Classical Molecular Dynamics Simulation of the Photoinduced Electron Transfer Dynamics of Plastocyanin

TitleClassical Molecular Dynamics Simulation of the Photoinduced Electron Transfer Dynamics of Plastocyanin
Publication TypeJournal Article
Year of Publication1997
AuthorsUngar, LW, Scherer, NF, Voth, GA
JournalBiophys J
KeywordsBinding Sites Computer Simulation Copper Electron Transport Mathematics Models, Molecular Photochemistry Plastocyanin/*chemistry/*metabolism/radiation effects Probability *Protein Conformation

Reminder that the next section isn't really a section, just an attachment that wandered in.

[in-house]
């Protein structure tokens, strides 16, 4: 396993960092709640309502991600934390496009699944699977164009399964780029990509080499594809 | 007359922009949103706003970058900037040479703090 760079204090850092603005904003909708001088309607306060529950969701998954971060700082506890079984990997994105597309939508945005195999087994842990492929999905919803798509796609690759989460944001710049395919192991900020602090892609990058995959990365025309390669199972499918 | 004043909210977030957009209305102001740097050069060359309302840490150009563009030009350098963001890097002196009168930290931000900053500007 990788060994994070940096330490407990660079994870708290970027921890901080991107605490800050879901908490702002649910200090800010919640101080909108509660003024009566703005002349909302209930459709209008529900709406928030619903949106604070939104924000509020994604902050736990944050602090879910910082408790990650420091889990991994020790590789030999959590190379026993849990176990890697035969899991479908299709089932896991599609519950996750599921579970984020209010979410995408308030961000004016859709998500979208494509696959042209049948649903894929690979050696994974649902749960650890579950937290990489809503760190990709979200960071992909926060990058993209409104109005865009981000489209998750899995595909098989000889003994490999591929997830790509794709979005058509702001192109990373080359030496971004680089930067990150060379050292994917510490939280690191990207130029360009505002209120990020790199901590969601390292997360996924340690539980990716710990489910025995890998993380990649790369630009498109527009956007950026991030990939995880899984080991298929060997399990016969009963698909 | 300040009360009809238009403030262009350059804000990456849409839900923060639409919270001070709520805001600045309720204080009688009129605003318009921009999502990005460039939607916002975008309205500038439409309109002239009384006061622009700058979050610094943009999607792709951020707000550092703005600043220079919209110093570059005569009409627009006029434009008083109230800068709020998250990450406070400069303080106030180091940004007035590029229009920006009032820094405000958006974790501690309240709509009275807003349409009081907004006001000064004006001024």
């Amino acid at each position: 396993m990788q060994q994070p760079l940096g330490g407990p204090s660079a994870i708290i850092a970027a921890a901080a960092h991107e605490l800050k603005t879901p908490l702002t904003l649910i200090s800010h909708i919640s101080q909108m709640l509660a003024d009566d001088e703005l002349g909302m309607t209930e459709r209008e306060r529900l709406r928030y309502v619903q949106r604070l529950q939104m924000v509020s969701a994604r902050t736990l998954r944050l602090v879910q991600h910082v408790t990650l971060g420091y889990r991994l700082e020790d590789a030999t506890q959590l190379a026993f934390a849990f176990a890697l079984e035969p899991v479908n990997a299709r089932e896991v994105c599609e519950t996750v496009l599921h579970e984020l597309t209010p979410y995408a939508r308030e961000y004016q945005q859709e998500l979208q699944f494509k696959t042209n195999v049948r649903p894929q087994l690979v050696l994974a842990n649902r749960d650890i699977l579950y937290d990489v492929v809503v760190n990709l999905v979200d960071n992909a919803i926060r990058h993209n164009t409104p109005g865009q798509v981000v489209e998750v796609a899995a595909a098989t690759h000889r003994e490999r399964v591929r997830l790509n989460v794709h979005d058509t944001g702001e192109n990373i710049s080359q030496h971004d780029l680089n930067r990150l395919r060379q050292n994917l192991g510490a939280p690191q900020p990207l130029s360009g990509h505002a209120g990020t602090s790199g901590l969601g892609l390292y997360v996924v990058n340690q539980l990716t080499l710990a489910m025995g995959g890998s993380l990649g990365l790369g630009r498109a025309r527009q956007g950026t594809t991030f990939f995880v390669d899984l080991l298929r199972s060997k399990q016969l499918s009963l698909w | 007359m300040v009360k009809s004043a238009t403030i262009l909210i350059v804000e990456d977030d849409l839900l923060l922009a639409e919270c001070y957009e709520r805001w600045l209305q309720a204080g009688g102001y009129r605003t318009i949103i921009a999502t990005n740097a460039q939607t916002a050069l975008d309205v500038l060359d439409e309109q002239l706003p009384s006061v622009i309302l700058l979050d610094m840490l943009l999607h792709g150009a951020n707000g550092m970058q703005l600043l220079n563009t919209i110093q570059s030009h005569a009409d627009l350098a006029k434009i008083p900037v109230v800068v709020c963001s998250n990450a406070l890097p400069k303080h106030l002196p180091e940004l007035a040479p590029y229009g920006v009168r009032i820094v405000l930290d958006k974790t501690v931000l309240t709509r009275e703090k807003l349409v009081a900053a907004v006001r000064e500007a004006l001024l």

Classical molecular dynamics simulations are used to investigate the nuclear motions associated with photoinduced electron transfer in plastocyanin. The blue copper protein is modeled using a molecular mechanics potential; potential parameters for the copper-protein interactions are determined using an x-ray crystallographic structure and absorption and resonance Raman spectra. Molecular dynamics simulations yield a variety of information about the ground (oxidized) and optically excited (charge-transfer) states: 1) The probability distribution of the potential difference between the states, which is used to determine the coordinate and energy displacements, places the states well within the Marcus inverted region. 2) The two-time autocorrelation function of the difference potential in the ground state and the average of the difference potential after instantaneous excitation to the excited state are very similar (confirming linear response in this system); their decay indicates that vibrational relaxation occurs in about 1 ps in both states. 3) The spectral densities of various internal coordinates begin to identify the vibrations that affect the optical transition; the spectral density of the difference potential correlation function should also prove useful in quantum simulations of the back electron transfer. 4) Correlation functions of the protein atomic motions with the difference potential show that the nuclear motions are correlated over a distance of more than 20 A, especially along proposed electron transport paths.